Monday, February 13, 2012

Then Again

I have always liked Diane Keaton, and so I was a little curious about this book of hers. It turns out I liked it a lot. She first discovered that  her mother kept journals 30 some years ago, but refused to read them, not wanting to risk learning anything negative about her beloved parents. I could just see her saying, "No, no, don't want to read these." When her mother died in 2008 from Alzheimer's disease, Diane finally started reading the journals her mother had kept--over 80 of them I think--and learned that her mother (an aspiring writer and photographer) had never shared many of her thoughts and feelings. After reading the journals, Keaton decided to write this joint memoir and it is really a tribute to her mother. She weaves fragments of her mother's journals, along with photographs and parts of her mother's scrapbooks,  with her own thoughts looking back at her life.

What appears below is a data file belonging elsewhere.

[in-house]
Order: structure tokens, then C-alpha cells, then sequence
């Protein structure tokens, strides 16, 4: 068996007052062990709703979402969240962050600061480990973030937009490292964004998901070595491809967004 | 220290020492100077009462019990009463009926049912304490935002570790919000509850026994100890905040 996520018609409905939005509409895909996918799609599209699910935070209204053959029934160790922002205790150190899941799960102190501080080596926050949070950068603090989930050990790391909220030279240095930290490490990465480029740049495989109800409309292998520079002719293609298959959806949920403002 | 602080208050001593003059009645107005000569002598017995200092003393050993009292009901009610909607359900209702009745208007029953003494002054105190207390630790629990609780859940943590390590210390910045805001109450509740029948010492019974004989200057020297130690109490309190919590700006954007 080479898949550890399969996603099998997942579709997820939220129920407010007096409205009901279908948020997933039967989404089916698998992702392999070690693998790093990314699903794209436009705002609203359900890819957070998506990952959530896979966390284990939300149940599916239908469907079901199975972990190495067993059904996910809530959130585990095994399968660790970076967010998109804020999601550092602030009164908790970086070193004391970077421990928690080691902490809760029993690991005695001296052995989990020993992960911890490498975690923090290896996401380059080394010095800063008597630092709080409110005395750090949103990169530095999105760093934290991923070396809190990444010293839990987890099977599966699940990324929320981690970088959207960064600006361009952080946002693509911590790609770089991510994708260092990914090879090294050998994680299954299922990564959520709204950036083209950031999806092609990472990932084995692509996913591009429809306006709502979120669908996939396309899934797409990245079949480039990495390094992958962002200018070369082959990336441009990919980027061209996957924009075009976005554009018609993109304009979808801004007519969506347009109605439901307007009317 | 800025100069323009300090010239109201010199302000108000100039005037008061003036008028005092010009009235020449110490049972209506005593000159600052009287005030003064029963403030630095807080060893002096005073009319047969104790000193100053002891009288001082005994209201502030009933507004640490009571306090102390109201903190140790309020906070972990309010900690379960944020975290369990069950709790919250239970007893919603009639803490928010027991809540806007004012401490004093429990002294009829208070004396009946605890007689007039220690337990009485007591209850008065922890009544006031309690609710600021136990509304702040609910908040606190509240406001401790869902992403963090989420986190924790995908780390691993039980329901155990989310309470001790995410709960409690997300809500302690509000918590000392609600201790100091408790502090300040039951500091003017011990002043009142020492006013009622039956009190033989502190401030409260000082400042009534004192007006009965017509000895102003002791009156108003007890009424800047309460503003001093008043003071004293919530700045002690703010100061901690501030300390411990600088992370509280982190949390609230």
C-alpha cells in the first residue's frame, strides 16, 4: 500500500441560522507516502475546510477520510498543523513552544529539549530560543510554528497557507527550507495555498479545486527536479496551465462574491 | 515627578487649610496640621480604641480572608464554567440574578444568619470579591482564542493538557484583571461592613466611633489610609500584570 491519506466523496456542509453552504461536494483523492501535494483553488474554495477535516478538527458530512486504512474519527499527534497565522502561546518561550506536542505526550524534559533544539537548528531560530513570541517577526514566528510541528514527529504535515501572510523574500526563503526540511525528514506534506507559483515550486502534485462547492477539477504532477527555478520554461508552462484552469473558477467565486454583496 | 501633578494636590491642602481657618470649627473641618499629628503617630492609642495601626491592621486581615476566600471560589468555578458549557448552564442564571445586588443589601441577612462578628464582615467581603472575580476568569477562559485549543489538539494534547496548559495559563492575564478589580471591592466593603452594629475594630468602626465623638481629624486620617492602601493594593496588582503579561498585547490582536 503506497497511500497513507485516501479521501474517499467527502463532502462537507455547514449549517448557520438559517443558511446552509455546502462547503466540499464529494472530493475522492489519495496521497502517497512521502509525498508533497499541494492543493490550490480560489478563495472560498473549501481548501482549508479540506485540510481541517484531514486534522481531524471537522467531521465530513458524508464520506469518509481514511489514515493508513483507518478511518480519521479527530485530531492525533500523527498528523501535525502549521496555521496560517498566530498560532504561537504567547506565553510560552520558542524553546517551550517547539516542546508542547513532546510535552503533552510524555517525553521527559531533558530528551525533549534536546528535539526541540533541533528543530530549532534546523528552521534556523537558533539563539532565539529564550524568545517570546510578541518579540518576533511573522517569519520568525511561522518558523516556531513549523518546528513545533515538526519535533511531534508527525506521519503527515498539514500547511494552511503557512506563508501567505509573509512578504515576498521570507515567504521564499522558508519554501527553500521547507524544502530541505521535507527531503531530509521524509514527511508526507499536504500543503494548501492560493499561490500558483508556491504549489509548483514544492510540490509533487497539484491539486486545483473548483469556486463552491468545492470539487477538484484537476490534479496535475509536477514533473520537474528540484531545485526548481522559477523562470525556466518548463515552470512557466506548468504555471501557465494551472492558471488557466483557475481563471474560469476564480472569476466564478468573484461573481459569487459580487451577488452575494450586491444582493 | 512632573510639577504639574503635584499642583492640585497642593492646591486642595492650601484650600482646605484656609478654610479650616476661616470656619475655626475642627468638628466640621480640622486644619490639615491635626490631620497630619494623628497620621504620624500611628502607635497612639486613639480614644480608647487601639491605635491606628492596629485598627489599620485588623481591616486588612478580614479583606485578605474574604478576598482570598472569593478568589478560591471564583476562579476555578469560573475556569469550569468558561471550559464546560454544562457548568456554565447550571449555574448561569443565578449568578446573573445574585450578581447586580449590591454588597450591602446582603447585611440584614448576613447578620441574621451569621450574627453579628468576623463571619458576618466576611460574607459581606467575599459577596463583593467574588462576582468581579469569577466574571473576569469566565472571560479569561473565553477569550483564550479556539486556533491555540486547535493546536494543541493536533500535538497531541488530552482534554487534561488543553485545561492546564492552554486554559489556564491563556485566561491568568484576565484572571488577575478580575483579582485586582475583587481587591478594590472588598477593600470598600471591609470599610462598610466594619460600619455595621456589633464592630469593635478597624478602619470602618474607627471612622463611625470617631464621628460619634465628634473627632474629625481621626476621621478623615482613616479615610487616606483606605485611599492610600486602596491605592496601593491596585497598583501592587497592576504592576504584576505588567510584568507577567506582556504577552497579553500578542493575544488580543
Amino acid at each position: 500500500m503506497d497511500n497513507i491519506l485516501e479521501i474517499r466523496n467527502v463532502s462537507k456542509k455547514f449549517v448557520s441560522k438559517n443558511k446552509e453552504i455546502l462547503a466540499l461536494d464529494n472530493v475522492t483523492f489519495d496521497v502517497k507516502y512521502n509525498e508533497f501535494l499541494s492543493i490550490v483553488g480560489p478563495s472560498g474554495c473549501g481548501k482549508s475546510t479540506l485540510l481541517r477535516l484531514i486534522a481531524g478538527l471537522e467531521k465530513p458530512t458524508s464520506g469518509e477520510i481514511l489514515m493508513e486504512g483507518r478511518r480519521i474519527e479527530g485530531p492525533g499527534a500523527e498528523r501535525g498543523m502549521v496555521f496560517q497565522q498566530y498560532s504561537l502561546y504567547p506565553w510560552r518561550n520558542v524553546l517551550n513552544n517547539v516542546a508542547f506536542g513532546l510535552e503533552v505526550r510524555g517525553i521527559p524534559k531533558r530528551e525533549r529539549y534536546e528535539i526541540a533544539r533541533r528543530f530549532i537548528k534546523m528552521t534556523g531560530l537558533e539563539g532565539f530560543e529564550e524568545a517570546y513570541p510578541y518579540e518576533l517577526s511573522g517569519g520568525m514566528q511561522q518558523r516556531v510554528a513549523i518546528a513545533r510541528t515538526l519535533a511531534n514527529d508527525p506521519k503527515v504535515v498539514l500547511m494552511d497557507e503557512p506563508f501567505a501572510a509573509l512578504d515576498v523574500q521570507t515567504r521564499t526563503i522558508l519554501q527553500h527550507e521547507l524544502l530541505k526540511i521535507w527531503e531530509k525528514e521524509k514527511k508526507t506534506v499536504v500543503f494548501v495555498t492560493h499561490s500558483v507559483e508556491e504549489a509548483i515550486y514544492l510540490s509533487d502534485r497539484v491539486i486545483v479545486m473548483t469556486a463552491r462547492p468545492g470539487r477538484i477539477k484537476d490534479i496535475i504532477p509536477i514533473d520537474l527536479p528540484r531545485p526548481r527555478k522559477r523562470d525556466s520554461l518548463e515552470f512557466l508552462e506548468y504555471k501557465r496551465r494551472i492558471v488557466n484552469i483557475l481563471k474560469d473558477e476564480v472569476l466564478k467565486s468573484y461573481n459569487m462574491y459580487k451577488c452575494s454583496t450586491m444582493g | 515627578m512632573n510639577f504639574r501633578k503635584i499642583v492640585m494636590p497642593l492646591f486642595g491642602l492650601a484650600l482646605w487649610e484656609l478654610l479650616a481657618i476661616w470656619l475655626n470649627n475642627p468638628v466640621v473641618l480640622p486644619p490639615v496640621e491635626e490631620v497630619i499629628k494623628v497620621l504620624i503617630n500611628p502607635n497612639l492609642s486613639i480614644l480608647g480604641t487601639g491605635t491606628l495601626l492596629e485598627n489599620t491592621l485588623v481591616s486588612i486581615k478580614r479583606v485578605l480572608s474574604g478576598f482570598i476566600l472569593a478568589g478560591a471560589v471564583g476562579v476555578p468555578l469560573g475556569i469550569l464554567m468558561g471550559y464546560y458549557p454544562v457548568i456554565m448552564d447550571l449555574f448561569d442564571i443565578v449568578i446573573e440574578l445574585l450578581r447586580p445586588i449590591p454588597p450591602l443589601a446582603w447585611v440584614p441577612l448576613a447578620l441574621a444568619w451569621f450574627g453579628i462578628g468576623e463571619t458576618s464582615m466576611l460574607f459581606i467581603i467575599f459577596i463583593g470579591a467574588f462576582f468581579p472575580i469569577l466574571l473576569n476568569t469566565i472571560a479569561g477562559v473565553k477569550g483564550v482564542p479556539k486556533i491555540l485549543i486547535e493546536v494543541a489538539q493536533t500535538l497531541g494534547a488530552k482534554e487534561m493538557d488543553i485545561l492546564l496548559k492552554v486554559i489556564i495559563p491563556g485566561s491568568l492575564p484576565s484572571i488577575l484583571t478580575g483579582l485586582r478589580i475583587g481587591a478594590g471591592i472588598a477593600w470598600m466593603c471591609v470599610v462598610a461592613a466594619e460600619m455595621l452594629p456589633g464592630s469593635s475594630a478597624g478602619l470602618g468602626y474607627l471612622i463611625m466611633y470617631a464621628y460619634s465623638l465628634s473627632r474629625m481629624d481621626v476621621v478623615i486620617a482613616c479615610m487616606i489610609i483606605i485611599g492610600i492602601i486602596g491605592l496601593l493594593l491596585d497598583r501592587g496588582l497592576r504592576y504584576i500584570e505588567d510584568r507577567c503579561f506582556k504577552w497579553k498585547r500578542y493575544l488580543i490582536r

The narrative is kind of disjointed, going back and forth in time,  but when I thought about it, it is very much like Diane Keaton--told in that halting, unsure, wacky voice of hers. While there are glimpses into the movies and into her relationships with Woody Allen, Warren Beatty, and Al Pacino, there is really not a lot about her movie star life. Rather she talks mostly about growing up in a loving and supportive family, her close relationship with her mother, her siblings, and the life she now has with her two children, Dexter and Duke, who she adopted in her 50s. Of course her insecurities and neuroses are there, and she talks about the eating disorder she had early in her movie life.

In one respect, Diane Keaton is just like a lot of us, she misses her mother. In the last chapter of the book she says, "It all comes back to the same old thing, Mom. I wish we could talk." So true.


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